IPRT promotes a penal system that is: humane as experienced by people who are detained, protects and promotes human rights and equality, and strives to achieve international best practice in formal regimes, daily practices and overall culture.
It is the sentence of deprivation of liberty in itself that is the core punitive sanction, the conditions and treatment while in prison should not be used as additional punishment.
Accordingly, we believe that while restrictions on the freedom of movement are necessarily introduced while in prison, prisoners should retain all other rights to the greatest possible degree while serving their sentences. In particular, IPRT believes that prisoners have the right to be treated with dignity and respect for their rights; they have the right to safety and security of the person, the right to be treated humanely and be free from torture, degrading or inhuman treatment or punishment.
We work to ensure that regimes in prisons and children detention facilities are humane, and reflect human rights standards as a minimum in the short term, striving for international best practice in the medium to long term.
3rd April 2013
Published on 7th March 2013 the Prisons and Probation Ombudsman report reviews the response of the Prison Service in England and Wales to a growing population of elderly prisoners.
8th August 2012
IPRT today has given a cautious welcome to proposals for a new Prisoner Complaints system.
30th March 2012
This booklet aims to help prisoners understand the rights they have while in prison. It is written in everyday language and is informative and easy to use.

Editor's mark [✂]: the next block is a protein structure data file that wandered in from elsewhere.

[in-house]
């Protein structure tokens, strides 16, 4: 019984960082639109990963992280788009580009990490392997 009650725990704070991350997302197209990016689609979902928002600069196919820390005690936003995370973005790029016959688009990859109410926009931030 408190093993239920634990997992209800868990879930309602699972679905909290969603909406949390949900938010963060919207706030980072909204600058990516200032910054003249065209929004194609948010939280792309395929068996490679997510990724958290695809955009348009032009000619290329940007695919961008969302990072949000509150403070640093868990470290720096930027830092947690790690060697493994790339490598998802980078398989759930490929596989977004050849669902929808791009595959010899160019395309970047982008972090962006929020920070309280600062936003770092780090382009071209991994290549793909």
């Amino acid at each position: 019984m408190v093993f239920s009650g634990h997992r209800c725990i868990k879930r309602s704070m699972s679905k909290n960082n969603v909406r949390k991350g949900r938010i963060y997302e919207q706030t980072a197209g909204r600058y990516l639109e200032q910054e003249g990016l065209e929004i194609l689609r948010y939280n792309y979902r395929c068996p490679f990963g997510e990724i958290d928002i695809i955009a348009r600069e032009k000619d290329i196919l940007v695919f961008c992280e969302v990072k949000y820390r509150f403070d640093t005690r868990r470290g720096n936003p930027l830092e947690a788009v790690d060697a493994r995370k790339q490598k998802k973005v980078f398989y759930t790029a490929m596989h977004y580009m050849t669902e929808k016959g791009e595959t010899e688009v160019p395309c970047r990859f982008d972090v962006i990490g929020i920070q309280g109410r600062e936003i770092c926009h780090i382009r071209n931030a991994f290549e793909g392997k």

30th March 2012
Prisoners do not lose their basic human rights when they are committed to prison, and the State has an obligation to ensure that these rights are protected through the provision of effective and fully independent complaints and investigations mechanisms, such as a Prisoner Ombudsman.
11th August 2011
The Scottish Government has recently published a Guide aimed at improving the relationship between people with learning disabilities and the criminal justice system.
7th June 2011
The United Nations Committee against Torture has published its Concluding Observations following Ireland's first periodic review under UNCAT.
26th May 2011
Ireland’s examination by the UN Committee against Torture took place on Mon 23 May Tues 24 May. Both sessions were broadcast live online.
20th May 2011
IPRT in conjunction with ICCL have published their submission to the UN Committee against Torture.
21st March 2011
The IPRT submission to the UN Universal Periodic Review highlights issues relating to the Irish State’s promotion and protection of human rights in prisons
14th March 2011
The Irish Human Rights Commission has published its submission to the 'Twelfth Session of the Working Group on the Universal Periodic Review: Ireland'. Human rights issues affecting prisons and prisoners receive particular mention.